Saturday, February 4, 2012

Heathcliff: What went wrong with him?

Heathcliff features in Wuthering Heights by Emily Bronte and throughout the literature history has been famous for being a passionate lover, a man hell bent on revenge, despicable yet pitiable. His story is no less stirring, born to an n unknown, he was adopted by Mr. Earnshaw and brought to live in the house, treated like a son for years only to be brought down to the level of a servant once Earnshaw died. He fell in love with Catherine, his adoptive sister and together two of them spent many years in lover’s bliss, ignorant of the circumstances and situations of the household until Cathy was unwittingly married off to the rich Edgar Linton and Heathcliff felt the last straw of justice disappear.
Life had not been fair to Heathcliff and now theories abound on why he acted the way he did. Through the discourses of the servants and later descriptions in the book, it has been supposed that Heathcliff was an illegitimate son of Mr. Earnshaw and guilt in the father prompts him to be exceedingly kind to his lost son, so much so that his legal heir, Hindley feels neglected. This is the seed of the first hurt in Heathcliff’s life. He hated tremendously hated by Hindley who doesn’t lose an opportunity to belittle the dark gypsy boy. Things take a turn for the worse when Mr. Earnshaw dies and Hindley takes charge only to banish Heathcliff into the life of a servant. This creates ground for the second hurt.
Heathcliff had not been born into riches but as a impressionable young boy had Mr. Earnshaw provide for him, he was loved and lived luxuriously till he was turned a mere servant. This might have affected his already weak psyche and he suffered from humiliation over his lost identity. To make matters worse, people started being overtly kind to him, the cook, the maid and the housekeeper. And it has been made obvious that Heathcliff does not take kindness as mere kindness but more as a sign of pity and he resented that. His origins are shrouded in doubt but whatever life he had, that of a gypsy boy, it had been tough that it matured the little boy and he came to trust no one.Mr. Earnshaw was a father figure and slowly he took a liking for Cathy, the boisterous younger daughter of Earnshaw.
Cathy had a wild streak about her and being with Heathcliff ignited that further, the two would indulge in games and wild chases across the moor and when Mr. Earnshaw died, this companionship was taken away from Heathcliff when Cathy was forced to change into a lady. Not accustomed to change, Heathcliff didn’t take it too well and instead grew distant and colder. Cathy loved him fiercely and the only way she could devise to relieve him of his life or servitude was by marrying her rich suitor, Edgar and propelling Heathcliff with her money. Obviously, Heathcliff rejected this and it turned into the greatest hurt of his life, spurned by the only girl he had ever loved, the only surviving person who he cared for. Heathcliff ran away with revenge in his heart, blaming everyone else for his tragedy.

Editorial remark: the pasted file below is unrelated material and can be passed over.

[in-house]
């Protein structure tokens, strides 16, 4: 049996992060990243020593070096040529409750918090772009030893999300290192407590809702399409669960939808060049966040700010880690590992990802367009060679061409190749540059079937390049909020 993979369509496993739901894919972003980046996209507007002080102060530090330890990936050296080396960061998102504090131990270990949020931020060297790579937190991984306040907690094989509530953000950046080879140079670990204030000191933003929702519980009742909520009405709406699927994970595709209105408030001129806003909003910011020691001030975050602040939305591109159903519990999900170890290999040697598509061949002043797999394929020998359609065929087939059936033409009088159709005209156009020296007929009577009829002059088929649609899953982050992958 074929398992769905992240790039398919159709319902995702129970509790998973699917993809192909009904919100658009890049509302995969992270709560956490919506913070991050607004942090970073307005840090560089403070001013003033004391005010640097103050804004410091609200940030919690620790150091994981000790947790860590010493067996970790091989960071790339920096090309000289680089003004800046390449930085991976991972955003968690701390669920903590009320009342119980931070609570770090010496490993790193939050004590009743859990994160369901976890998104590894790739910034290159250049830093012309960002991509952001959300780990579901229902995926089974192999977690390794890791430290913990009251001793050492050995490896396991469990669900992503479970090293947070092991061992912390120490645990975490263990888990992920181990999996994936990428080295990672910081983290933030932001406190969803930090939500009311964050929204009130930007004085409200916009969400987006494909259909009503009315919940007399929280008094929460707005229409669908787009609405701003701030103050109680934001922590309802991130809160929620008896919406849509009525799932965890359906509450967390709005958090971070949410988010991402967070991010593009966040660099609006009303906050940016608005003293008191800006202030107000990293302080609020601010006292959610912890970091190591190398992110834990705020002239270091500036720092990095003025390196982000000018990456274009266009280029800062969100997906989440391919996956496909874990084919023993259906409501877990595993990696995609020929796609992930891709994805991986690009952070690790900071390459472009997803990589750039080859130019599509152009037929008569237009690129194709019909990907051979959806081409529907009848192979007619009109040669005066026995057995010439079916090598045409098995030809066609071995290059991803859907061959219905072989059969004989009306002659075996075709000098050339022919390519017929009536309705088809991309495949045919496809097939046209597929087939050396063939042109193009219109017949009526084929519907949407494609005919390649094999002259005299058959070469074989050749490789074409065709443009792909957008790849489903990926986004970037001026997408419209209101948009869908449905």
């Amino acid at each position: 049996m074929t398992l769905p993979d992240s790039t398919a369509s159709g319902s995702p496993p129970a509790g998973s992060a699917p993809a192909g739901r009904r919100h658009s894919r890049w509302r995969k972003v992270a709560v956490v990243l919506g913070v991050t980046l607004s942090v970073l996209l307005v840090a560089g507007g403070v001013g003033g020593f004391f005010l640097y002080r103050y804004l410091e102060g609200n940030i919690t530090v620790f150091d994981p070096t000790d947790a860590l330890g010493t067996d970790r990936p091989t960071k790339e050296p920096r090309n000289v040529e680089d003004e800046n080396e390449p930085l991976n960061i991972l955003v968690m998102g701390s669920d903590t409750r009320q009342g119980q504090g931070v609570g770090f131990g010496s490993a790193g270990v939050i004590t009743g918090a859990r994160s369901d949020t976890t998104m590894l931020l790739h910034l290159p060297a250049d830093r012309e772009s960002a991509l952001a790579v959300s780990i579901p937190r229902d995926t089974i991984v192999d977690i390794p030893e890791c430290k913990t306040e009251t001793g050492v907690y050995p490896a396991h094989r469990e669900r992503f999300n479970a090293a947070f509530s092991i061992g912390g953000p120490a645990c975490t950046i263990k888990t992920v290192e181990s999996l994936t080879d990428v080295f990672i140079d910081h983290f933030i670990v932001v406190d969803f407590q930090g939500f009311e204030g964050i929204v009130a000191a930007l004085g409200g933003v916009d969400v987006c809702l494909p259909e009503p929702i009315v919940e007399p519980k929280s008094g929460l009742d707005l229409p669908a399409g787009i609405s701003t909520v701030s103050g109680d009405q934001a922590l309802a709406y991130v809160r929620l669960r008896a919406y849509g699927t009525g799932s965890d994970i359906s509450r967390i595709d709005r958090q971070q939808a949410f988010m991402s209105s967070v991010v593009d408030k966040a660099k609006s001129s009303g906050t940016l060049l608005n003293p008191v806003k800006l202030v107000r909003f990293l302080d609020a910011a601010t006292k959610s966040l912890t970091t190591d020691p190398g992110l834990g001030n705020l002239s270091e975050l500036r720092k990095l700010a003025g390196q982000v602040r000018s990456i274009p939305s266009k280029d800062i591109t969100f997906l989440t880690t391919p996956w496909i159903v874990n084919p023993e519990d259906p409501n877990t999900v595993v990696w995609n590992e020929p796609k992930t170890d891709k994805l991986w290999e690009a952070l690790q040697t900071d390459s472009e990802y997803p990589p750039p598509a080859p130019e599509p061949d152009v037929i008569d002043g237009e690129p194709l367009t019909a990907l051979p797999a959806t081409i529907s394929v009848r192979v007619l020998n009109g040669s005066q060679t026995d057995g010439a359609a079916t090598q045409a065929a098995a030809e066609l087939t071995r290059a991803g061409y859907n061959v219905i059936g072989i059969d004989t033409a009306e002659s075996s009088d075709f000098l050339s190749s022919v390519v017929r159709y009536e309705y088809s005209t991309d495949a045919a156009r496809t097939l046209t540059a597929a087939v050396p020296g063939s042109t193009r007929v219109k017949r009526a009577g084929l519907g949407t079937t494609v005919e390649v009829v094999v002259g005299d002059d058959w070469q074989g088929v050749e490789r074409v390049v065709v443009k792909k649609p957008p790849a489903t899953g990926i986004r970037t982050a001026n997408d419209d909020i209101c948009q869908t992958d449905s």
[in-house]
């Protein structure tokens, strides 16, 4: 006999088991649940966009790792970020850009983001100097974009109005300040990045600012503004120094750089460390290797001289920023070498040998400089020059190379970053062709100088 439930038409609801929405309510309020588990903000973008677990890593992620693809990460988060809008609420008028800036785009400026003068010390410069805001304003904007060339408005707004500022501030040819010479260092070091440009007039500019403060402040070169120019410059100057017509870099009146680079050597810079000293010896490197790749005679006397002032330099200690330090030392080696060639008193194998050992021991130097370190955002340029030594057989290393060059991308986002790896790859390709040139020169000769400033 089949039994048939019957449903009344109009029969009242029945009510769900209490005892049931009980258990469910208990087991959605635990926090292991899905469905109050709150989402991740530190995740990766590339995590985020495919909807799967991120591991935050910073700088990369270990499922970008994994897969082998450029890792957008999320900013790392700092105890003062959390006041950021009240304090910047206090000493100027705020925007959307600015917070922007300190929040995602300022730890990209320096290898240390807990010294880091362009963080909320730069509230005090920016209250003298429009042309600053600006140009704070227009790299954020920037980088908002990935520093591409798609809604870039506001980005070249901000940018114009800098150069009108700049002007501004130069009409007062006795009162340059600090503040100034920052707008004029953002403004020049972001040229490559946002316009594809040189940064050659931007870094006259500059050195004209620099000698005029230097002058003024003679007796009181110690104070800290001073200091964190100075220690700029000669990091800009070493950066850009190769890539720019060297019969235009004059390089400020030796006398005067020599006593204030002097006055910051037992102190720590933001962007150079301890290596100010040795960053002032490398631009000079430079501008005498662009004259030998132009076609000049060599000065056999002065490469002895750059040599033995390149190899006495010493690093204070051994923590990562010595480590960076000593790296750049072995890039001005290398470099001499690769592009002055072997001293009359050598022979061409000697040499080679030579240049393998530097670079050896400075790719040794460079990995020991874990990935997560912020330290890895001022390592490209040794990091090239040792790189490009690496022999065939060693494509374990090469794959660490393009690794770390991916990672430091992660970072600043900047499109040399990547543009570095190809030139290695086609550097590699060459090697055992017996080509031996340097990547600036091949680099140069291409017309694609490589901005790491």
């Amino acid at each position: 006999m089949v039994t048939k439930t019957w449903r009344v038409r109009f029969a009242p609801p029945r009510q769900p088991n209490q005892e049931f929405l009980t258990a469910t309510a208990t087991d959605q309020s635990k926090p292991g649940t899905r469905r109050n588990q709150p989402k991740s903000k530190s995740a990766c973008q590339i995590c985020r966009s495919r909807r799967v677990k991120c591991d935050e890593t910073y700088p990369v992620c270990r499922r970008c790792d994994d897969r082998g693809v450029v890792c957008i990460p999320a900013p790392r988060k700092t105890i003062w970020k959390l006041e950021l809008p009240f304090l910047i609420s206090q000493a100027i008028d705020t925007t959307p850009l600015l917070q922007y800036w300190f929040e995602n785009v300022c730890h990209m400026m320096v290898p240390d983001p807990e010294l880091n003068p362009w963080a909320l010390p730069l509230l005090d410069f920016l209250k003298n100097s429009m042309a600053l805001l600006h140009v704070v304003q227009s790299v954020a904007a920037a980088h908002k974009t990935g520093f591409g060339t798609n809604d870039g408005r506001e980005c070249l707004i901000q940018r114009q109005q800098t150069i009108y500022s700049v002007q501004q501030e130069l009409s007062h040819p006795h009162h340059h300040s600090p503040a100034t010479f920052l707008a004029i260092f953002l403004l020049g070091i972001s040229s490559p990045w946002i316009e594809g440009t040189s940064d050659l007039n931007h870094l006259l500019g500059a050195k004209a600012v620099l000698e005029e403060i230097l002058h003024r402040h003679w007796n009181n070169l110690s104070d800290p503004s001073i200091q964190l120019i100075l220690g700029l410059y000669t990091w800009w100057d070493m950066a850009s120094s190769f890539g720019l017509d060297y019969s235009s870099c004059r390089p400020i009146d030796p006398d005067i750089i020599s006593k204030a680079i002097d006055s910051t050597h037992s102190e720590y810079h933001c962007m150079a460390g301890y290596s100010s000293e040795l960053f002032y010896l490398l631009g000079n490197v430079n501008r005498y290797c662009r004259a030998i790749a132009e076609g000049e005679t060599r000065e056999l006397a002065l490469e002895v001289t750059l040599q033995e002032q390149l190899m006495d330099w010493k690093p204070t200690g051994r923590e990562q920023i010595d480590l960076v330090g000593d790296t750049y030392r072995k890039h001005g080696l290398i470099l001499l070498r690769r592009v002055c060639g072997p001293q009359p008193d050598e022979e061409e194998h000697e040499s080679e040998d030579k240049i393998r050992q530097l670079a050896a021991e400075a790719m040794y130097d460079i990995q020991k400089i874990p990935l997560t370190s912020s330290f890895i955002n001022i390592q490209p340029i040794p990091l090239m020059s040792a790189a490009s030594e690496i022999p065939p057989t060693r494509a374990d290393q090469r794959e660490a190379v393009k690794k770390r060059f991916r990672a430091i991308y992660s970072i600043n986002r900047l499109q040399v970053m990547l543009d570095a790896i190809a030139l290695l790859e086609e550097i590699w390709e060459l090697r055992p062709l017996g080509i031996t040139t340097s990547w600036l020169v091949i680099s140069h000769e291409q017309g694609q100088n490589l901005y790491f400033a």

He was already mistrustful of people and with the situation in hand never looked at solutions to problems and instead chose to dwell in his past, inkling for revenge and formulating a plan for that. He did have his revenge, he destroyed Hindley, who he blamed for his misery and destroyed Cathy emotionally who was still in love with him and in doing this, he destroyed himself all over again. He never wanted to better his own situation and instead focused on breaking the bonds that held him to sanity, his closest relations, he destroyed them all.
It is easy to dismiss Heathcliff as a negative person, hell bent on revenge but to dig deeper into his mind, we come across the hurts he had been through and how they shaped him. He was already held to sanity by fine chains in infancy when he had no proper life(this is all guesswork but pretty obvious from the book) and he trusted Mr. Earnshaw only to lose him and loved Cathy only to have her leave him. It broke the man and he chose to recline into the safety of his mind and past. He chose to ignore everyone else who loved him or could save him and lived in the hell he created for himself, turning bitter day by day.
He has been portrayed as mad-mad but he was far from mad, he lived in a fantasy he created for himself where he and Cathy were together again. He knew very well he could not have his father back and the only practical choice was Cathy and he clung to her, not accepting that she might be gone forever. She, on her part never let him go as well and they created a parasitic relationship with each other that destroyed their families. When he came out of his fantasy to see the reality, it enraged him and he went on to destroy the thing that had destroyed his fantasy. Revenge does feel like the right thing to do if you feel you have been wronged and in case of Heathcliff, he blamed everyone else for his miseries.
In the end, he craved loved so much that he was willing to be with the corpse of Cathy only to feel her loving embrace once again, he cried out for the ghost of Cathy to haunt him only to have someone tell him they loved him and he died in agony over Cathy only to have her save him.

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